All the locks through Stoke were fine and we were dropping the motor through, followed by the butty immediately after if there were no other boats waiting to come up. If there were boats waiting, we would let them through before dropping the butty in the lock, unless there was a problem pulling the butty back from the top of the lock. In which case, the steerer of the waiting boat would be asked if they would allow us to bring the butty through first. In all cases our request was welcomed without hesitation. The motor was held back to the gate in the tail of the lock with a line, whilst this was being done and all had been fine, until we got to the Stone locks, when the full lock overflowed the bottom gate and began to fill the cabin - MY CABIN! Fortunately, I was able to release the line and pull the motor forward away from Niagra Falls, but not before several gallons had come aboard. All this was watched by a gongoozler from an adjoining bridge, who said not a word! Luckily, only the carpet and side bed got a drenching, although the coal box had to be pumped out.

We had got to The Star at Stone and John had already contacted NBT council members to try and raise another crew member, but no one was forthcoming at such short notice, so we were discussing the possibilities of the morrow with some apprehension, when a figure sidled up to our table from behind and sat down opposite. It was Our Saviour in the name of Barry Adams and were we surprised and relieved to see him - so relieved in fact that we both offered him a meal and beers on us for the remainder of the evening. He politely refused of course, being the generous person he is! Needless to say a good night was had by by all.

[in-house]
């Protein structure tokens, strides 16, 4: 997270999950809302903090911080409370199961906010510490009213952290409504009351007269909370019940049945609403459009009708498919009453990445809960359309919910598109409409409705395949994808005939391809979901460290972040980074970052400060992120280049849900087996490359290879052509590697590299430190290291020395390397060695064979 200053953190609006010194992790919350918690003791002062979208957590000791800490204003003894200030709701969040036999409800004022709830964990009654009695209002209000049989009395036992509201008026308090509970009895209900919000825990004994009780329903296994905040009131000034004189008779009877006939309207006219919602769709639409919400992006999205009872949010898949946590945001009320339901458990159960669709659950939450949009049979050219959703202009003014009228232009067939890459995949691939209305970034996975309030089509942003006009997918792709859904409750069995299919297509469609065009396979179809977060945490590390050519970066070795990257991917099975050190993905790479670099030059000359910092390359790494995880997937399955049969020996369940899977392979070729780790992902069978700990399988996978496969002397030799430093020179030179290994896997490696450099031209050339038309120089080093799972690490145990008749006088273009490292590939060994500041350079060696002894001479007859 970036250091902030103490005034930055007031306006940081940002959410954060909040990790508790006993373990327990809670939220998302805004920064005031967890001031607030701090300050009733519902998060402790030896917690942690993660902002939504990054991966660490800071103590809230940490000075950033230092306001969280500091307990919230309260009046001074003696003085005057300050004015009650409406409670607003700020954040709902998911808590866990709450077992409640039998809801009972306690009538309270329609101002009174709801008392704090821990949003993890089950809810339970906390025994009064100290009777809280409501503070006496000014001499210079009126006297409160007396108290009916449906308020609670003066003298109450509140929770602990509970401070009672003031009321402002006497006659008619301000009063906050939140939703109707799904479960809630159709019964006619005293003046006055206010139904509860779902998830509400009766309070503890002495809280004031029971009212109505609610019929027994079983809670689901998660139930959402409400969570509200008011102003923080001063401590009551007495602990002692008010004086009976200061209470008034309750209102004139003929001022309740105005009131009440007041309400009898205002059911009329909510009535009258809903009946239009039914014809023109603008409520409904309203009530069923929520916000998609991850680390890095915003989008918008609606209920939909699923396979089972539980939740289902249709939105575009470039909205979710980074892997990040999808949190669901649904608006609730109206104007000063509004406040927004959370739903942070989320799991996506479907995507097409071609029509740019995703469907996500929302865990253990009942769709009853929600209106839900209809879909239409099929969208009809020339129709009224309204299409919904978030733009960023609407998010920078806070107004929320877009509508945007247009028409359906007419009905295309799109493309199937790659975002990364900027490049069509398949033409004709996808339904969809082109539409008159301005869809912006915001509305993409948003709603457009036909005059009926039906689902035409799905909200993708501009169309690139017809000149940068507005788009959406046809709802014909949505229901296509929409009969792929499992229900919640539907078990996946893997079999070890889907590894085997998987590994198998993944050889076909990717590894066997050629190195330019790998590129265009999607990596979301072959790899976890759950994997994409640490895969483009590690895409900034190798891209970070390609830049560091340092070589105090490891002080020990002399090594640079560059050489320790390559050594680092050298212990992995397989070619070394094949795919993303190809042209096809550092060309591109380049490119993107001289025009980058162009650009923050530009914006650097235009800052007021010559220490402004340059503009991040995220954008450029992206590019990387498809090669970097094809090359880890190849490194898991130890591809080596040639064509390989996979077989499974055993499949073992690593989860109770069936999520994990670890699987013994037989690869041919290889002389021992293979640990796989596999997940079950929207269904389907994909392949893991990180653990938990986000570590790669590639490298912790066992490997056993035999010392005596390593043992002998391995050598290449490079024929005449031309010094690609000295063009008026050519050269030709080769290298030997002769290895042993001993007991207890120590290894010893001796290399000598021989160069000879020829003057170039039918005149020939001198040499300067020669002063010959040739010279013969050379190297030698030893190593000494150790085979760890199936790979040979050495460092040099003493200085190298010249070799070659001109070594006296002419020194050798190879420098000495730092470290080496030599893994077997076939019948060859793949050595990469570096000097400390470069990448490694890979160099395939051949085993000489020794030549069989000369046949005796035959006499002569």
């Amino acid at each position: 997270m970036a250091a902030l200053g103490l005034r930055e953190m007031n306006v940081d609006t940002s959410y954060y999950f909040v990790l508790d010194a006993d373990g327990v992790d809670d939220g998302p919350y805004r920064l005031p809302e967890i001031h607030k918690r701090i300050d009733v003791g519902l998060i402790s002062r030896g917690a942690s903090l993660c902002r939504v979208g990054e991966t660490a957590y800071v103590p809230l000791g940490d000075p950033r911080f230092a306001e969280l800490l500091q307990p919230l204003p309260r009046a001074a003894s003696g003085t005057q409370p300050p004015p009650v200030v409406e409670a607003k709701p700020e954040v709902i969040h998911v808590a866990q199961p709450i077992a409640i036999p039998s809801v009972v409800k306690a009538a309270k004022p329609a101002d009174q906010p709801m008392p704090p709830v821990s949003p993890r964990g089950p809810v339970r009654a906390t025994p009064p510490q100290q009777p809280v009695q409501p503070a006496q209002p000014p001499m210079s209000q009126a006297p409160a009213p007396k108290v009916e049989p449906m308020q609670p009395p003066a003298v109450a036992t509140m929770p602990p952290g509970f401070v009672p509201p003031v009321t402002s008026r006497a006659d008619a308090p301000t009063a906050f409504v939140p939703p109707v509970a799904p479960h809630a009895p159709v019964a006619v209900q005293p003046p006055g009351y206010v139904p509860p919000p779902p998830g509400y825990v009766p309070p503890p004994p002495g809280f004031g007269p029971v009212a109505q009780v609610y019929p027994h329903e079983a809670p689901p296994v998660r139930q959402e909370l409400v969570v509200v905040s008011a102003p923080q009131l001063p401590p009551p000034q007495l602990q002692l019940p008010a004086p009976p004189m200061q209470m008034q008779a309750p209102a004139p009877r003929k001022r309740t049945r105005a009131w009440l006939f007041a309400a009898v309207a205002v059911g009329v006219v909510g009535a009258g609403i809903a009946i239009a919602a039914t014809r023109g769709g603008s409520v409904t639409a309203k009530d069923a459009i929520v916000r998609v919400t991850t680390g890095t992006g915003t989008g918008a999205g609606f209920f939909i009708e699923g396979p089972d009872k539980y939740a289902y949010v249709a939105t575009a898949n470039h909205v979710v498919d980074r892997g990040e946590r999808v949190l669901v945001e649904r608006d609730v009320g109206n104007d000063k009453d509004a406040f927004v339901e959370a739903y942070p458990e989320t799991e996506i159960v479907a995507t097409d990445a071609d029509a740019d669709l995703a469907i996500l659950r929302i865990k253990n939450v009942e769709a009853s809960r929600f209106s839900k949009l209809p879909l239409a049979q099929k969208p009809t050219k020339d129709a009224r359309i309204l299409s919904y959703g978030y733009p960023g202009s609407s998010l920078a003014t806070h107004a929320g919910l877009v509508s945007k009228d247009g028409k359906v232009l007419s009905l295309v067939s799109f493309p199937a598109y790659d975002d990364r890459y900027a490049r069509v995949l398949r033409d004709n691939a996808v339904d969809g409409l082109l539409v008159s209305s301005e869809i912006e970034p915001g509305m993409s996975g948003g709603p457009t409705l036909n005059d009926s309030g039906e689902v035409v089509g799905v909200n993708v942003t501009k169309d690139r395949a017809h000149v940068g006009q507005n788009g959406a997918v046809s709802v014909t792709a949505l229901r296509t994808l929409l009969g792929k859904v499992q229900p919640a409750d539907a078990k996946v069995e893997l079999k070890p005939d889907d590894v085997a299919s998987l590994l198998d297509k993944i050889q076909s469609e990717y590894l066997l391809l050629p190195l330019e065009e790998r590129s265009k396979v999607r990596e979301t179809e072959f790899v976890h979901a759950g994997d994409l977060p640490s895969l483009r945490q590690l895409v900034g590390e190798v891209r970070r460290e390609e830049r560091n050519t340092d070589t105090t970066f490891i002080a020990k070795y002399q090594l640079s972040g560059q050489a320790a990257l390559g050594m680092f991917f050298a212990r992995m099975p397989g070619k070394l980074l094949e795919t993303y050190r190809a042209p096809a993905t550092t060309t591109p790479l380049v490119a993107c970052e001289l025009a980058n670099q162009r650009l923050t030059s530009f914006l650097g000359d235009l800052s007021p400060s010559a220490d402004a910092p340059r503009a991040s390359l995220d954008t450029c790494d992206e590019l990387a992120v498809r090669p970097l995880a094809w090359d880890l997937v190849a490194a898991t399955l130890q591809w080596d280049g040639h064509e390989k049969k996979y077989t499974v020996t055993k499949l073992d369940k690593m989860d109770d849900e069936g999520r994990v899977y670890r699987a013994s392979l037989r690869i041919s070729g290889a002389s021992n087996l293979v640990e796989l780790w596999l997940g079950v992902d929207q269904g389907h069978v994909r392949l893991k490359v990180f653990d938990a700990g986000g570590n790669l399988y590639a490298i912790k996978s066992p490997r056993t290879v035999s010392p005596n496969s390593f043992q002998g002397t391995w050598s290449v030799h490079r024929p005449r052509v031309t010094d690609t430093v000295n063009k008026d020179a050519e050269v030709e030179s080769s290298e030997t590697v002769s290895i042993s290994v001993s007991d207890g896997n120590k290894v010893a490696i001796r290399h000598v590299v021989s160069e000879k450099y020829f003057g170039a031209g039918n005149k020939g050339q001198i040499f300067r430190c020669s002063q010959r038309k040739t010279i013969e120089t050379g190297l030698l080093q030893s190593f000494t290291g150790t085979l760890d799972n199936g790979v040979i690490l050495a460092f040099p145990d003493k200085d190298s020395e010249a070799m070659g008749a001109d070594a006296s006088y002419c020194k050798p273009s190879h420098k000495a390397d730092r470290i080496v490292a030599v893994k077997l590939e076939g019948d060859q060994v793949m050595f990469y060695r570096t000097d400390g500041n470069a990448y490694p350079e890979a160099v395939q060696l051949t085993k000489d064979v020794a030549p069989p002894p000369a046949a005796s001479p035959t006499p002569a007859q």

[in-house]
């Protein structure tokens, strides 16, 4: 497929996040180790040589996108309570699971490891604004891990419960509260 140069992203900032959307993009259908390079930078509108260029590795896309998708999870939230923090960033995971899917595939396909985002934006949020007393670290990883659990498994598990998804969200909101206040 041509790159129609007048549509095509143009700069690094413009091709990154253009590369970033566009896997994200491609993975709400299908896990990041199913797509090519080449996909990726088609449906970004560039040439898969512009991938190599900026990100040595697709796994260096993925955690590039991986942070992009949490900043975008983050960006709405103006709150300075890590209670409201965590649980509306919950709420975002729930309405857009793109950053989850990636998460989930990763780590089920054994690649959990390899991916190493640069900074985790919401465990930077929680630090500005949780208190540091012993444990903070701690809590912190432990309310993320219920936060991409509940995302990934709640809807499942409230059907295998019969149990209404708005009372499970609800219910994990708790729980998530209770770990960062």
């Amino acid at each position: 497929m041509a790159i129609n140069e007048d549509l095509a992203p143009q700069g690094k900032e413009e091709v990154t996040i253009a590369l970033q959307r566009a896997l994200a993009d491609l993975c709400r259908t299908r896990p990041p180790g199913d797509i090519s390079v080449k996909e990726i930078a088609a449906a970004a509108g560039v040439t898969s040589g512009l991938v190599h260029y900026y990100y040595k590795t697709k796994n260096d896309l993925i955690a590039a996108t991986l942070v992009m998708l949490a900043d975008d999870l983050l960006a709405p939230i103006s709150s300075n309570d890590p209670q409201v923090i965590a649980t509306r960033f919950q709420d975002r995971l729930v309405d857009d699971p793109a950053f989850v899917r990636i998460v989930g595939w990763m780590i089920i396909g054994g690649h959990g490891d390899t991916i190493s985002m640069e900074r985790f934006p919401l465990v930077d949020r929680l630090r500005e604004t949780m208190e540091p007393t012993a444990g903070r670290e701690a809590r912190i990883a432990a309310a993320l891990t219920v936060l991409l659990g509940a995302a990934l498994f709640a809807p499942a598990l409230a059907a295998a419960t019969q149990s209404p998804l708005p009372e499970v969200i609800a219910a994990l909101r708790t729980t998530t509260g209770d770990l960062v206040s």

Sunday, 9 June 2013

Etruria Canals Festival 6.

Oops! I have just been brought into line by Lynne, who pointed out that Sunday was missing from this blog, so here goes.

A short lye-in was in order this morning listening to the birds singing as dawn broke over Stoke-on-Trent to another fine day, by the look of things – how lucky we were.